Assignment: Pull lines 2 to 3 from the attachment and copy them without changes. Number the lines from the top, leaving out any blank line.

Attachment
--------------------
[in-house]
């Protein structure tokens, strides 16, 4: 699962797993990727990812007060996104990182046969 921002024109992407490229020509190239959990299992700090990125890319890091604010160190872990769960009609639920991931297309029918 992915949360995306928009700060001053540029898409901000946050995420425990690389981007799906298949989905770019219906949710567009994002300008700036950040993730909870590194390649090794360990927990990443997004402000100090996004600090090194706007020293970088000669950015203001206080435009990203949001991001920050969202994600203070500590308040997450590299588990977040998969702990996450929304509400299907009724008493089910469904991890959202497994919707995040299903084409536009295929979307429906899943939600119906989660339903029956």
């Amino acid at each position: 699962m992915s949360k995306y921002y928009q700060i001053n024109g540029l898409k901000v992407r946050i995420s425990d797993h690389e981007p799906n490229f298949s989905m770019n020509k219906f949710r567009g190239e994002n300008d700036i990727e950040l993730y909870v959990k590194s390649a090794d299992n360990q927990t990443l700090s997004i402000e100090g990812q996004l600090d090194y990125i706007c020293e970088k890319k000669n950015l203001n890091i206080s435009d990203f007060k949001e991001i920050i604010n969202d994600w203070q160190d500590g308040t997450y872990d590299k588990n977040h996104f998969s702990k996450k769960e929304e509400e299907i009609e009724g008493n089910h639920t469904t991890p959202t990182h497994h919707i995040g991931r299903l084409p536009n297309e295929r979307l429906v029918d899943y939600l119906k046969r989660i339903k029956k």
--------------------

């Protein structure tokens, strides 16, 4: 699962797993990727990812007060996104990182046969 921002024109992407490229020509190239959990299992700090990125890319890091604010160190872990769960009609639920991931297309029918 992915949360995306928009700060001053540029898409901000946050995420425990690389981007799906298949989905770019219906949710567009994002300008700036950040993730909870590194390649090794360990927990990443997004402000100090996004600090090194706007020293970088000669950015203001206080435009990203949001991001920050969202994600203070500590308040997450590299588990977040998969702990996450929304509400299907009724008493089910469904991890959202497994919707995040299903084409536009295929979307429906899943939600119906989660339903029956």
């Amino acid at each position: 699962m992915s949360k995306y921002y928009q700060i001053n024109g540029l898409k901000v992407r946050i995420s425990d797993h690389e981007p799906n490229f298949s989905m770019n020509k219906f949710r567009g190239e994002n300008d700036i990727e950040l993730y909870v959990k590194s390649a090794d299992n360990q927990t990443l700090s997004i402000e100090g990812q996004l600090d090194y990125i706007c020293e970088k890319k000669n950015l203001n890091i206080s435009d990203f007060k949001e991001i920050i604010n969202d994600w203070q160190d500590g308040t997450y872990d590299k588990n977040h996104f998969s702990k996450k769960e929304e509400e299907i009609e009724g008493n089910h639920t469904t991890p959202t990182h497994h919707i995040g991931r299903l084409p536009n297309e295929r979307l429906v029918d899943y939600l119906k046969r989660i339903k029956k």